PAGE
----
Is it possible that something as insubstantial and transitory as snow could be responsible for large scale vertical movements of Earth's surface and the excavation of deeply incised gorges?
Extensive regions of the southern Rocky Mountains of the Southwestern United States have experienced more than 1.5 km of erosion over the past 10 million years, including the development of deeply incised canyons almost a kilometer deep. And while climate change has been suspected of having a role in the removal of vast volumes of Earth's crust, determining the specific processes responsible for the large scale erosion has proved problematic.
In this month's GSA Today article, John Pelletier of the University of Arizona has identified the likely culprit -- snow.
Pelletier demonstrates that as the global climate system cooled, the fraction of total river discharge derived from snowmelt increased significantly. The result was a huge increase in the magnitude and frequency of highly erosive floods. Snowmelt descending down from heights of 1.5 to 3.0 km swept across the Intermontane basins, removing kilometers of rock and cutting deep gorges into the large, flat-lying basins, while the surrounding mountain peaks were left largely intact.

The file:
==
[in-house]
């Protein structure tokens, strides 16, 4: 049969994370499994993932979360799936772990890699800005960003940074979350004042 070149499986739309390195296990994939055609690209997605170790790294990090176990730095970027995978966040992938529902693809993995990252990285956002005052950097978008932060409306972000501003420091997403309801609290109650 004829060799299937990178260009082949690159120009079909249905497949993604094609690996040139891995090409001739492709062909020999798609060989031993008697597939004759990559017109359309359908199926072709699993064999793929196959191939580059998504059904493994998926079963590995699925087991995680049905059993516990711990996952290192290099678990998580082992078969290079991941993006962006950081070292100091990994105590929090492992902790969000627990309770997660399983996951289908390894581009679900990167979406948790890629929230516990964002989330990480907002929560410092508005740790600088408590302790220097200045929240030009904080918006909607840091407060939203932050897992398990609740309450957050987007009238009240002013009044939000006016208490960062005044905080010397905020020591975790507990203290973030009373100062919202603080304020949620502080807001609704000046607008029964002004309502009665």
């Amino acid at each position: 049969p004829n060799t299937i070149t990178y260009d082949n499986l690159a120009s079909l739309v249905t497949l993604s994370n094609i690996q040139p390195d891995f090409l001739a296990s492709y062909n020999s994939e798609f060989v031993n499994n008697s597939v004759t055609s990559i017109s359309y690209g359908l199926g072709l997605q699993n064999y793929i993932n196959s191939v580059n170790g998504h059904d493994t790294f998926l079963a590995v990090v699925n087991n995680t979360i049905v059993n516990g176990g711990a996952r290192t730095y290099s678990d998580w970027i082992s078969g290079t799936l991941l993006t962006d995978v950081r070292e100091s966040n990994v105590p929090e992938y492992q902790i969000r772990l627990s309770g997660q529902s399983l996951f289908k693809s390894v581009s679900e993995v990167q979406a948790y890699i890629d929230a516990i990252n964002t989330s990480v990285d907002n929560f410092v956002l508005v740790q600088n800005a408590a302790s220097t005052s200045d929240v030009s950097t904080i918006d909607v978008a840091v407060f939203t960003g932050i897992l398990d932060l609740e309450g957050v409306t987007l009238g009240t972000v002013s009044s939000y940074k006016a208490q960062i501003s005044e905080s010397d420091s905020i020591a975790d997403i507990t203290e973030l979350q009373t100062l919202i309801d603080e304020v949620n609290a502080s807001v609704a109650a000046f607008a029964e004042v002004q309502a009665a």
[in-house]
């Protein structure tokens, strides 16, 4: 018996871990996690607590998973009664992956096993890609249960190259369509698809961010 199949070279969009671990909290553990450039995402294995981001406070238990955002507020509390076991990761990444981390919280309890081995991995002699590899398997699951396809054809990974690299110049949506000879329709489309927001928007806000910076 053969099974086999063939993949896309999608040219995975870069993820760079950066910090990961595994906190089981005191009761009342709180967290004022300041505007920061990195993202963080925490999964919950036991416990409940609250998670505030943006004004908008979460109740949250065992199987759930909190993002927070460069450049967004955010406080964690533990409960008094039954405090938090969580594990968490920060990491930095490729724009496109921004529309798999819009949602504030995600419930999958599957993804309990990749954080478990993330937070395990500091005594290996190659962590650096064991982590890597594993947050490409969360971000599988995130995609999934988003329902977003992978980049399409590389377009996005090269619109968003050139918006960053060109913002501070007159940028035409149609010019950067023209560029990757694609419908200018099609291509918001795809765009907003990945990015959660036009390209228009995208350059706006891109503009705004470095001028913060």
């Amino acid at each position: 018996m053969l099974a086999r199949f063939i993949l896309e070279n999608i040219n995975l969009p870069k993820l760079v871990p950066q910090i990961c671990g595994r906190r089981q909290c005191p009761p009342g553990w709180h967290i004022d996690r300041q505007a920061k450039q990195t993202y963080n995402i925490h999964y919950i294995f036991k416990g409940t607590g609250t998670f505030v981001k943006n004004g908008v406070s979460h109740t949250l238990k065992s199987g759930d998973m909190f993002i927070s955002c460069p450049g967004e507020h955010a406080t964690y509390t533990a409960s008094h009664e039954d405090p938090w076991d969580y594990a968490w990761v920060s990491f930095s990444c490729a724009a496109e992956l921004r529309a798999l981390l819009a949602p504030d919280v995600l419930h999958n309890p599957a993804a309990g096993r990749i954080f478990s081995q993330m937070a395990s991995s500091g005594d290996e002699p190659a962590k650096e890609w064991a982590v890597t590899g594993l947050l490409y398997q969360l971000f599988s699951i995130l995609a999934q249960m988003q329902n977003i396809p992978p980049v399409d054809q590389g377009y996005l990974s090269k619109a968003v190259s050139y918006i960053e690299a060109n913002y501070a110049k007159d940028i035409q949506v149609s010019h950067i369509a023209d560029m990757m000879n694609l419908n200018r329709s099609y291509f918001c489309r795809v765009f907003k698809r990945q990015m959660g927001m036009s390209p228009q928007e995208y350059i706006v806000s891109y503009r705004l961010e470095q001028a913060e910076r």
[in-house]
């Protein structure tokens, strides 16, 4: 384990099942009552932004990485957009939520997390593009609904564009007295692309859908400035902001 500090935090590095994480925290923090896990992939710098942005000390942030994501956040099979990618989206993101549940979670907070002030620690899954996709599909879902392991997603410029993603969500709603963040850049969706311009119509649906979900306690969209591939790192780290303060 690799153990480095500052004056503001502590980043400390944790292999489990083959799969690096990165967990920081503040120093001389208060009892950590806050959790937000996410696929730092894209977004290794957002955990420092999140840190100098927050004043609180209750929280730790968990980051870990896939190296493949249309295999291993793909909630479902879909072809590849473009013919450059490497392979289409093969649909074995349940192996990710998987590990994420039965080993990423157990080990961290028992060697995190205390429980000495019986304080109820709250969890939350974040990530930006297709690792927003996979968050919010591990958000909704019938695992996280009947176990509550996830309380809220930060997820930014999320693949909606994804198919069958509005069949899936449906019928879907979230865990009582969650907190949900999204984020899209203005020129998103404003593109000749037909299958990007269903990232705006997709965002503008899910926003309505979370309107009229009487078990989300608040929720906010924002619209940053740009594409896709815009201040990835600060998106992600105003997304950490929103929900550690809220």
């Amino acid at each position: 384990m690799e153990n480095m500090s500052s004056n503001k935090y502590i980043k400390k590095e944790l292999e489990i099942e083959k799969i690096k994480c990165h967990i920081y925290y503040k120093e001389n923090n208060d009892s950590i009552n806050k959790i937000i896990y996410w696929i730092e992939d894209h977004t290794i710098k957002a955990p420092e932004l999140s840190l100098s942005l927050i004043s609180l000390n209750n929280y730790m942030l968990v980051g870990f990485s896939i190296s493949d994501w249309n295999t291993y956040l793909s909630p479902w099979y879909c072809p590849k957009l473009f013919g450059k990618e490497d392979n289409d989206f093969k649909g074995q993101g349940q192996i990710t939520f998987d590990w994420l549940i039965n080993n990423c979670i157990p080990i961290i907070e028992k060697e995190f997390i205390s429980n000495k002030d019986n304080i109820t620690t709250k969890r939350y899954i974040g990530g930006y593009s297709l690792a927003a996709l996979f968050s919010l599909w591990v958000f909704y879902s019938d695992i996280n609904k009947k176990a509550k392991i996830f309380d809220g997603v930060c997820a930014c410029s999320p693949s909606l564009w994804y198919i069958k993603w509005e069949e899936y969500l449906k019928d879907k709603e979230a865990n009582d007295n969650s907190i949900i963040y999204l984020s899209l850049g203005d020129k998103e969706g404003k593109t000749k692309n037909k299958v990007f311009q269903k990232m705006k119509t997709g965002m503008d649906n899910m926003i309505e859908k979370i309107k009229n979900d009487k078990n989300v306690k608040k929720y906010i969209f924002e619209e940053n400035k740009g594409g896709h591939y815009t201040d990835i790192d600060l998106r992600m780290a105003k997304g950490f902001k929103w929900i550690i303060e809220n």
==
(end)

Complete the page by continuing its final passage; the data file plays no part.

Pelletier's research, demonstrating that something as fragile as snowflakes could be responsible for the chasms that slice through the Bighorn and adjacent basins, highlights the challenges involved in understanding our finely balanced Earth system.
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